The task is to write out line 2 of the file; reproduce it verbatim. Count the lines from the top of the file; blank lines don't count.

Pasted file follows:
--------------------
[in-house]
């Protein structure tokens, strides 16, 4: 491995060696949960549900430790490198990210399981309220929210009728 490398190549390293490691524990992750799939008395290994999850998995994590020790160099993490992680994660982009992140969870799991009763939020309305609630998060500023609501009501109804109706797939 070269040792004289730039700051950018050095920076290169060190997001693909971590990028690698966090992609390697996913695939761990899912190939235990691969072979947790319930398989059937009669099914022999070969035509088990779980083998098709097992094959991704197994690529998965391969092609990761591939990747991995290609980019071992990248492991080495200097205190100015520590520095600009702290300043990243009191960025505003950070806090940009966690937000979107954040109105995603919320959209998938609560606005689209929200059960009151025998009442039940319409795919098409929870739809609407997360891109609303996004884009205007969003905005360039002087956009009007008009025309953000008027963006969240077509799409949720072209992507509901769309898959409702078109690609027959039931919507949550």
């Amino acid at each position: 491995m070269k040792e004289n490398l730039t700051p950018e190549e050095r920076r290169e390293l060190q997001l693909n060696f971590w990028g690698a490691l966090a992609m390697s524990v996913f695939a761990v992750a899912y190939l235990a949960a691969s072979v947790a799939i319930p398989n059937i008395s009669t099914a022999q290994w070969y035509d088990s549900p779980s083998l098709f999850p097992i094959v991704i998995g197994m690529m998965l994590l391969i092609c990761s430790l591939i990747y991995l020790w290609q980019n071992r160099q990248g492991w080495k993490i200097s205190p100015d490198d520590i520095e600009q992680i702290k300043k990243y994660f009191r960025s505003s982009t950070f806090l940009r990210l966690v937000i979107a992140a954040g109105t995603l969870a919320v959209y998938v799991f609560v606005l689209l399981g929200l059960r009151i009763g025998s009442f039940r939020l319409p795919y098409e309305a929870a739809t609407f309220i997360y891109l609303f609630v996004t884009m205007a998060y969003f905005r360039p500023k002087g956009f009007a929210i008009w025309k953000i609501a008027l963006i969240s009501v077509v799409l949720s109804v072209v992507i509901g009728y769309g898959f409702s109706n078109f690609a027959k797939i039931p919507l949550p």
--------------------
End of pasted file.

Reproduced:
């Protein structure tokens, strides 16, 4: 491995060696949960549900430790490198990210399981309220929210009728 490398190549390293490691524990992750799939008395290994999850998995994590020790160099993490992680994660982009992140969870799991009763939020309305609630998060500023609501009501109804109706797939 070269040792004289730039700051950018050095920076290169060190997001693909971590990028690698966090992609390697996913695939761990899912190939235990691969072979947790319930398989059937009669099914022999070969035509088990779980083998098709097992094959991704197994690529998965391969092609990761591939990747991995290609980019071992990248492991080495200097205190100015520590520095600009702290300043990243009191960025505003950070806090940009966690937000979107954040109105995603919320959209998938609560606005689209929200059960009151025998009442039940319409795919098409929870739809609407997360891109609303996004884009205007969003905005360039002087956009009007008009025309953000008027963006969240077509799409949720072209992507509901769309898959409702078109690609027959039931919507949550």